In the town council’s response, Bury repeatedly points out that Potomac Timber “has not exhausted its administrative remedies”; has not complied with all of the 16 conditions of the “alleged” SUP approval; and has not complied with all applicable town ordinances. “The Plaintiff (Potomac Timber) has no property rights until he complies with all Town ordinances,” Bury argues. He also denotes Potomac Timber did not file the appeal within 30 days.

Bury uses similar language to argue that Potomac Timber did not appeal the 2008 denials by the Historic and Architectural Review Board (HARB) within 30 days, and has not exhausted administrative remedies.

The developers have argued that HARB does not have jurisdiction over the property, and HARB’s authority does not extend past the shoreline.

Council’s last action on the condos was taken on May 19, 2008 when it approved conditions to the site plan that would require reducing the maximum height to 24 feet or two stories and adding public access on the property. This modified site approval has been appealed in Potomac Timber’s second lawsuit.

(The condos had originally been proposed for three stories, about 35 feet tall at the roof ridge.)

Approval of the conditional site plan on May 19, 2008 “is moot” since council never approved the 2008 SUP application, wrote Bury.

Bury notes that Potomac Timber did not appeal the non-approval of the SUP by Town Council within the 60-day time limit.

Constitutional rights

Potomac Timber’s lawsuit also claims “deprivation” of property rights, due process, equal protection “in violation of the Virginia and United States Constitutions.”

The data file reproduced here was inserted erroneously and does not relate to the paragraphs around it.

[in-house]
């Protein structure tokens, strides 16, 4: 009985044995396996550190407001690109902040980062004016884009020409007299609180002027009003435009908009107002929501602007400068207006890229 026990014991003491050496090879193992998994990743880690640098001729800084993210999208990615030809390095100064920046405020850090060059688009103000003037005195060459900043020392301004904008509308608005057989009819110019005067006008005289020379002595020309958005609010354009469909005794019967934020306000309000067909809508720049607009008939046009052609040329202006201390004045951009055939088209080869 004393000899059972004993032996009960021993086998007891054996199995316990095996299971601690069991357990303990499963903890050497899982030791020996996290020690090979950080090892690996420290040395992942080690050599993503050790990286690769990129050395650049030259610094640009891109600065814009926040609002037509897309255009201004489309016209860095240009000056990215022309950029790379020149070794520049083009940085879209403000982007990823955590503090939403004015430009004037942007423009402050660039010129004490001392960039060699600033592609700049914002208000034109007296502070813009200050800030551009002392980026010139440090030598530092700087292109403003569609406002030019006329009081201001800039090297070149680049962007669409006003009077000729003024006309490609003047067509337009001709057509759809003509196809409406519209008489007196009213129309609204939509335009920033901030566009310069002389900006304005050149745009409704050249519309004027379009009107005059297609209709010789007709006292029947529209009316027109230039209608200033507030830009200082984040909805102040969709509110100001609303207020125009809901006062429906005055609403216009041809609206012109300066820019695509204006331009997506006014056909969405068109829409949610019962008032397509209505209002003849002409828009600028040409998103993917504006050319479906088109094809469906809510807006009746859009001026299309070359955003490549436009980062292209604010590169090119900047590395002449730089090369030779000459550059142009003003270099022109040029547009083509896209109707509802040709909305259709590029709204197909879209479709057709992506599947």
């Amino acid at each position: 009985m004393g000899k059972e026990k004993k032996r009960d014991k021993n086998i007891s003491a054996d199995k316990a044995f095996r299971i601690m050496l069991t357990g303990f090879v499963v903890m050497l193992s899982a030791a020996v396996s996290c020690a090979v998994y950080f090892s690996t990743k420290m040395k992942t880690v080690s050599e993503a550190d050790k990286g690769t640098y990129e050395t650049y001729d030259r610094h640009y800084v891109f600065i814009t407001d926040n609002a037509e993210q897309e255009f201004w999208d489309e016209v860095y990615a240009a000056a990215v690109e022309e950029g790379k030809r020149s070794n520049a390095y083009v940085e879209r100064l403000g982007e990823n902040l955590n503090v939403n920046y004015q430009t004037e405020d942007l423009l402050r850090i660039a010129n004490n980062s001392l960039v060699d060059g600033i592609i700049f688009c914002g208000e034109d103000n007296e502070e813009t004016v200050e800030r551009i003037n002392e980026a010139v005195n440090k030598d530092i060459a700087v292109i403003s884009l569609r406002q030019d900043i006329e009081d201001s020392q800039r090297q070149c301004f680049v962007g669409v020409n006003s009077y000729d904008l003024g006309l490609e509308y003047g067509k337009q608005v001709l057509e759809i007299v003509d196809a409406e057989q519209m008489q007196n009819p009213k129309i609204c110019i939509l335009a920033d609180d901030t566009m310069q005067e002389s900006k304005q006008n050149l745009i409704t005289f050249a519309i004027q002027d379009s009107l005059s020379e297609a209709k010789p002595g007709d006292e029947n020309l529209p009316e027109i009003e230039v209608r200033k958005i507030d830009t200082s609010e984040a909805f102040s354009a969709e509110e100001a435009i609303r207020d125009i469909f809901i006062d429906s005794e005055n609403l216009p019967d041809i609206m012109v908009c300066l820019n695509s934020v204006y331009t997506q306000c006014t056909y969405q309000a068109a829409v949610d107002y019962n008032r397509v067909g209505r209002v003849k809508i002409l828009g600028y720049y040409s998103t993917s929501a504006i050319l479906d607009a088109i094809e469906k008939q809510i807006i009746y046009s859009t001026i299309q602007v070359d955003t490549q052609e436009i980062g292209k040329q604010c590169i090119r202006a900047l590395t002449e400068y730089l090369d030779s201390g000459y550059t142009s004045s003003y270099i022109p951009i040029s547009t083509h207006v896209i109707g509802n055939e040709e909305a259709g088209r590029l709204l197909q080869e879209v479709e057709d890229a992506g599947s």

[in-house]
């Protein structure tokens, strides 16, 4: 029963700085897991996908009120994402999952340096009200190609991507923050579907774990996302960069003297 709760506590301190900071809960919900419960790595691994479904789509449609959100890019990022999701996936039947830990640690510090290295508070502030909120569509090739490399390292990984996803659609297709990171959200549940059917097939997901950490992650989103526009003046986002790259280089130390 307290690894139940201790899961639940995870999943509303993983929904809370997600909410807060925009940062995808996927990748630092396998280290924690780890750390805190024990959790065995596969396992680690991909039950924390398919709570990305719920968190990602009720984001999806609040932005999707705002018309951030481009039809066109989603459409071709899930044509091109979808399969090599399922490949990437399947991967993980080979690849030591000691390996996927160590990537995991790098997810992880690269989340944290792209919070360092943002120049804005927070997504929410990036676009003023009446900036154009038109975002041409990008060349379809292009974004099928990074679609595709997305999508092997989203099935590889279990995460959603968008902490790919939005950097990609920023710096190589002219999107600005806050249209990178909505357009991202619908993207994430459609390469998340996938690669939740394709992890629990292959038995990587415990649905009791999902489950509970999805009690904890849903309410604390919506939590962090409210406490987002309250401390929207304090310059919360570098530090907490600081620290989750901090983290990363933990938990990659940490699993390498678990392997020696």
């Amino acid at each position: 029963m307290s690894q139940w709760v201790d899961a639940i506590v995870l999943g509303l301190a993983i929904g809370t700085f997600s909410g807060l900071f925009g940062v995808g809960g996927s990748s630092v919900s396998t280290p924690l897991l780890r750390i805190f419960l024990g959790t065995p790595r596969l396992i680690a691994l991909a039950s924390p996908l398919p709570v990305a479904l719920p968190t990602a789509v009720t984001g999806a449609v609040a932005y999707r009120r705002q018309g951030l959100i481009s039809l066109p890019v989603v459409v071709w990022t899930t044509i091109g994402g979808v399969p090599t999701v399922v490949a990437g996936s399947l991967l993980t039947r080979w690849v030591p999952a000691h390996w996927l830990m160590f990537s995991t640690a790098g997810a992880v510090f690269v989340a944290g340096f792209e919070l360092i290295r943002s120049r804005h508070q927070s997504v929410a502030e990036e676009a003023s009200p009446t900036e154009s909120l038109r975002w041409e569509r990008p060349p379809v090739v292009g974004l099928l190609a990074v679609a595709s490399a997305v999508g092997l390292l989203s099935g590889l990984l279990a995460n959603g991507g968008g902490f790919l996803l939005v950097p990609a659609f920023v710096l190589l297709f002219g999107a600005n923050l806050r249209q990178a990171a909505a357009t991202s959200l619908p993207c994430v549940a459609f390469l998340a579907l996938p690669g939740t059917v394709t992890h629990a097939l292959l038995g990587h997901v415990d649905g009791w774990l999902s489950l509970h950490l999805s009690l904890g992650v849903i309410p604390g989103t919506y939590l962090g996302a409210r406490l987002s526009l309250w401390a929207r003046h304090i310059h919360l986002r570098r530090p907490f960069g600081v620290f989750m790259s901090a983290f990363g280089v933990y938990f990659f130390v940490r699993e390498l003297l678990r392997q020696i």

The lawsuit asks the court to “declare that Potomac Timber’s Constitutional rights have been violated under color of law . . . and award damages of not less than $4,500,000” and attorneys fees.

Potomac Timber also claims “inverse condemnation” and taking property in violation of the fifth and 14th Amendments of the U.S. Constitution and the Virginia Constitution.

Bury argues, “Procedural due process is a constitutional right which applies to individuals in adjudicative or quasi-judicial proceedings, not legislative proceedings.”

Potomac Timber’s allegation of “arbitrary, capricious discriminatory, intentional, in bad faith, malicious, reckless, and motivated by ill will are conclusory and not factual and do not state a claim for violation of 42 U.S.C-1983 as a matter of law,” Bury wrote.

“Plaintiff has failed to allege facts sufficient to establish either a substantive due process, equal protection, or inverse condemnation claims. Plaintiff has failed to set forth sufficient facts to establish any of the claims,” wrote Bury.

Bury is asking the court to allow the introduction of evidence to support the town council’s case; and to “dismiss this Bill of Complaint with prejudice.”

Either party can ask for a hearing before a judge, which has not been done yet.

Court action requested

Potomac Timber is asking the court to:
• “Declare that the special use permit approved on November 20, 2006 remains valid and is subject only to the 16 conditions in that approval.”
• “Approve the site plan pending before Town Council on August 20, 2007 or, in the alternative, order the Town to approve the site plan with only such modifications or conditions as may be required by state law, the zoning ordinance, or the November 20, 2006 special use permit.”
• “Approve the site plan pending before Town Council on May 19, 2008.”
• “Decree that Potomac (Investments) has received the necessary (valid) certificate for approval for construction of the condominiums.”
• “Decree that the southern boathouse lies outside the historic district and that the boathouse can be demolished without any necessity for obtaining a certificate of appropriateness.”

posted 07.18.2008